Wayne Collett dies aged 60
Wayne Collett of the US, who won the 400m silver medal at the 1972 Olympics and was later banned from the Olympics for life, died on Wednesday US media reported. Collett, 60, died at the St Vincent Medical Center in Los Angeles from cancer, said Mark Dellims, the sports information director for UCLA, where Collett had been a track and field star. At the 1972 Munich Games, Collett was beaten to the 400m gold medal by compatriot Vince Matthews, but it was their subsequent antics on the podium that arguably dominated the headlines. As the national anthem played both athletes fidgeted and talked, sparking fears of another “Black Power” protest four years after Tommie Smith and John Carlos caused controversy in Mexico. Collett later explained he had felt uneasy honoring the anthem because of the struggle faced by African Americans at the time. “I couldn’t stand there and sing the words because I don’t believe they’re true,” he said. “I wish they were. I believe we have the potential to have a beautiful country, but I don’t think we do.” Both Collett and Matthews were immediately banned from future Olympic competition by the International Olympic Committee.
Brennan rides Cup winner
Paddy Brennan rode Imperial Commander to glory in the Cheltenham Gold Cup on Friday after pre-race favorite Kauto Star fell four fences out. Imperial Commander, trained by Nigel Twiston-Davies, was too strong for 2008 Gold Cup winner Denman, pulling clear on the run to the last before powering to win by seven lengths. “It’s by far the best day of my life,” a delighted Brennan said. “I’m speechless. It was a dream the whole way.”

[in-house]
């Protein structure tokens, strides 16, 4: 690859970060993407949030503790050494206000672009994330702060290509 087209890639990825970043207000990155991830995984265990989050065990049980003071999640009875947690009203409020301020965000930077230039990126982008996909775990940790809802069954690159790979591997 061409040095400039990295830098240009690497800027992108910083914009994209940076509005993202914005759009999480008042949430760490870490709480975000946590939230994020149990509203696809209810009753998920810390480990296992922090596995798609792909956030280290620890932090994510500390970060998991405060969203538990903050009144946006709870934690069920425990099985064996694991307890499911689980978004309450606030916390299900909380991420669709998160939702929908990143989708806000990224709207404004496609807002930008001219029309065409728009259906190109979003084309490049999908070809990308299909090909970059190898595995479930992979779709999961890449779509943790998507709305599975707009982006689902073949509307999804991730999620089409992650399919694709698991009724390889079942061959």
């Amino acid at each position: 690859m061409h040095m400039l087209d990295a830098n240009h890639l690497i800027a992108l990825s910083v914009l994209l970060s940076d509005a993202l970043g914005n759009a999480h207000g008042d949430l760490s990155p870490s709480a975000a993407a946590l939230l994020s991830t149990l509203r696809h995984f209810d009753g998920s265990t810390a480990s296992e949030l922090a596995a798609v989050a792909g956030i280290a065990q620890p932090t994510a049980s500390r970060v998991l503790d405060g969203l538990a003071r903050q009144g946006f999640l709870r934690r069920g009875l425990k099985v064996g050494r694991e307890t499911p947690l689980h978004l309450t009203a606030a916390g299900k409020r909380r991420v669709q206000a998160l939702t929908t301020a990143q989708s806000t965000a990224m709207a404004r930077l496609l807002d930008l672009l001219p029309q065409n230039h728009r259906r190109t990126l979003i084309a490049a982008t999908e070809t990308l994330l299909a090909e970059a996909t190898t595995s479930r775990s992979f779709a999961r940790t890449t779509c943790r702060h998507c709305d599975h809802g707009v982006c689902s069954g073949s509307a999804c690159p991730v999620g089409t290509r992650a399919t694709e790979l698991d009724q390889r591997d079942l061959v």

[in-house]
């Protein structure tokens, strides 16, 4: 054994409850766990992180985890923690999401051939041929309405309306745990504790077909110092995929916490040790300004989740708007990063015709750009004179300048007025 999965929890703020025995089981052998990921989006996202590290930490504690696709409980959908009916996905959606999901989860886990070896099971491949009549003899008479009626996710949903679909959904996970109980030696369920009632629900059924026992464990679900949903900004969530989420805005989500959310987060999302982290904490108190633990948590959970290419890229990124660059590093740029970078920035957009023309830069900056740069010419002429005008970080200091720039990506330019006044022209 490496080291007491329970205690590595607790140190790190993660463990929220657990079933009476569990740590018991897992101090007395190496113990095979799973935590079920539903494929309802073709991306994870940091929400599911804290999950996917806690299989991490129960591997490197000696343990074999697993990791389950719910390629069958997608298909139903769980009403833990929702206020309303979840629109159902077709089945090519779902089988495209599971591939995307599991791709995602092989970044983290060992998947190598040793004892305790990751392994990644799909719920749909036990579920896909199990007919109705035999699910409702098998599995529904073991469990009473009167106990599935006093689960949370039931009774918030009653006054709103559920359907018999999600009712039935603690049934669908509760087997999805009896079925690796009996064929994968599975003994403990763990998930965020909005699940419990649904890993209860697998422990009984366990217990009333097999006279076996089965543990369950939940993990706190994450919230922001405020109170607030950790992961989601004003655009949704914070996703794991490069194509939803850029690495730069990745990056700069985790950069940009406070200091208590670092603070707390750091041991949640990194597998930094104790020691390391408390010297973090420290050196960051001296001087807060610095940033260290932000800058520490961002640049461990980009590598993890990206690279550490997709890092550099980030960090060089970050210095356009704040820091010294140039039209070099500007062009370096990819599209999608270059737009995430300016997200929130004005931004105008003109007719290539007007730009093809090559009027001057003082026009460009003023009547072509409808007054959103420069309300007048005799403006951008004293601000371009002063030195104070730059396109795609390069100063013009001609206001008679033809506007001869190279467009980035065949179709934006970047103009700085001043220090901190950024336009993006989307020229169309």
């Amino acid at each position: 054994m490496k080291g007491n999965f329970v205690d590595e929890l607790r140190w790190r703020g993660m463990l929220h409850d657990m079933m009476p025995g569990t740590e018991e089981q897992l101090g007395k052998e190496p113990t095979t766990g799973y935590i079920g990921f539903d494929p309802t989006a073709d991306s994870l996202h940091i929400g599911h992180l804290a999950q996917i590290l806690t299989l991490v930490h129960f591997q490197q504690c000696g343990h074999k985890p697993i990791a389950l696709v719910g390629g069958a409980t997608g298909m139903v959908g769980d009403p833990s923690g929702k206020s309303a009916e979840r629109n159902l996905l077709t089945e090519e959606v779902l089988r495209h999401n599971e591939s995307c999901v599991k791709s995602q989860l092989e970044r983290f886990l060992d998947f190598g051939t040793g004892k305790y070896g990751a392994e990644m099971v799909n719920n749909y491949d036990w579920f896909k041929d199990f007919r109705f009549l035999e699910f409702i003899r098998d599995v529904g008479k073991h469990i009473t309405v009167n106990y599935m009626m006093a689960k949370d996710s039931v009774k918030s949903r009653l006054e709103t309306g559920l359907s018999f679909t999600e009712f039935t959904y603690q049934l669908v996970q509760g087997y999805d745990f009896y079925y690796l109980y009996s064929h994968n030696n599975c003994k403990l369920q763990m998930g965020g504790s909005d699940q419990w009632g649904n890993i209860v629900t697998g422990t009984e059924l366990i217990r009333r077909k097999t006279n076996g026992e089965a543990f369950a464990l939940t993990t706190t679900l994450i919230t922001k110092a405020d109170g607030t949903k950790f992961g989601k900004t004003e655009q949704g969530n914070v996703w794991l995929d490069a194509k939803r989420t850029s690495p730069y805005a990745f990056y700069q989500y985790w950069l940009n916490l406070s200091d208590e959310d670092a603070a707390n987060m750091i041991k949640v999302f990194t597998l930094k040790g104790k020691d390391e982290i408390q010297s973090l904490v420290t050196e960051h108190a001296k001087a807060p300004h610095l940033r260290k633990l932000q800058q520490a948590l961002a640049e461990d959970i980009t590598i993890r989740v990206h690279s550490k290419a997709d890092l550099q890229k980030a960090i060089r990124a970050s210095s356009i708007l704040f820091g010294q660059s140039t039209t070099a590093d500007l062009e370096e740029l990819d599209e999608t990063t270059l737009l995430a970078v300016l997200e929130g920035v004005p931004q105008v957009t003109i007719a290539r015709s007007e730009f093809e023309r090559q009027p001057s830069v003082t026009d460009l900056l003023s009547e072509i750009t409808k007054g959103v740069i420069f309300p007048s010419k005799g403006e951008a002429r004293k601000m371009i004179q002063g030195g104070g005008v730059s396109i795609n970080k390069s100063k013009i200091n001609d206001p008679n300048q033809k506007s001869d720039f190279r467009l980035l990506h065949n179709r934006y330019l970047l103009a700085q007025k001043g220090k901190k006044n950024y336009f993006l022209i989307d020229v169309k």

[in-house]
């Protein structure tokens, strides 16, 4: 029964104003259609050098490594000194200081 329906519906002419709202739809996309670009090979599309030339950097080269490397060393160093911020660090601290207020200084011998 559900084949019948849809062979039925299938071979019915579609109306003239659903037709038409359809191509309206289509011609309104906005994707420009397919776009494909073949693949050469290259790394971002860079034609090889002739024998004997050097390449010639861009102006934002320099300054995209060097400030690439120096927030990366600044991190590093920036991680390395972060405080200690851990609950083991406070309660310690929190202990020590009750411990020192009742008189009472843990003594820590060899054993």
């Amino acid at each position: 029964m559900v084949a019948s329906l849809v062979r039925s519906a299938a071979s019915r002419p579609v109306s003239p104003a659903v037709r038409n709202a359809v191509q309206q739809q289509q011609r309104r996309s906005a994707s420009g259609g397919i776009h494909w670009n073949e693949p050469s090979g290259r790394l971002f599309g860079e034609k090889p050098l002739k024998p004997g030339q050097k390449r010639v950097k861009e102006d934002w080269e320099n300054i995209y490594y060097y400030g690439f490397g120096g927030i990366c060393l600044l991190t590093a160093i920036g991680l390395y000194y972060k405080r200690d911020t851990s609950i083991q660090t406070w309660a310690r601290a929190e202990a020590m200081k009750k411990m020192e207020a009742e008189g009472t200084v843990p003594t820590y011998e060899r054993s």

South Koreans dominate
South Korea dominated the first day of the short track speedskating world championships. Kwak Yoon-gy clocked 2 minutes, 24.316 seconds to win the men’s 1,500m title on Friday, leaving the silver and bronze medals to teammates Sung Si-bak and Lee Ho-suk. Park Seung-hi of South Korea took the women’s 1,500m title in a time of 2 minutes, 21.570, beating teammates Lee Eun-byul and Cho Ha-ri.
■SLED DOG RACING
Jamaican finishes 47th
The first musher from Jamaica to enter the 1,770km Iditarod Trail Sled Dog Race has reached the finish line at Nome, three days after Lance Mackey won for an unprecedented fourth consecutive time. Newton Marshall finished in 47th place. The 27-year-old rookie covered the arduous course in 12 days, 4 hours and 27 minutes, reaching Nome at 7:27pm on Friday. As of late Friday night, 48 mushers had completed the race and 15 others have scratched. Eight remain on the trail. The last musher to reach Nome receives the Red Lantern Award. Marshall, a resident of St Anne Parish, said before the start that he was determined to make it to Nome and excited to see the “lovely” landscape along the way.
Florida jump goes wrong
A man died while skydiving in Florida after he had problems with his parachute, authorities said. Zephyrhills police said 68-year-old Paul Luter III appears to have died instantly upon impact on Friday afternoon. Skydive City general manager David Hayes said it appears Luter’s main shoot didn’t open properly. By the time Luter cut away from his main parachute at about 90m, there was not enough altitude for the reserve parachute to deploy.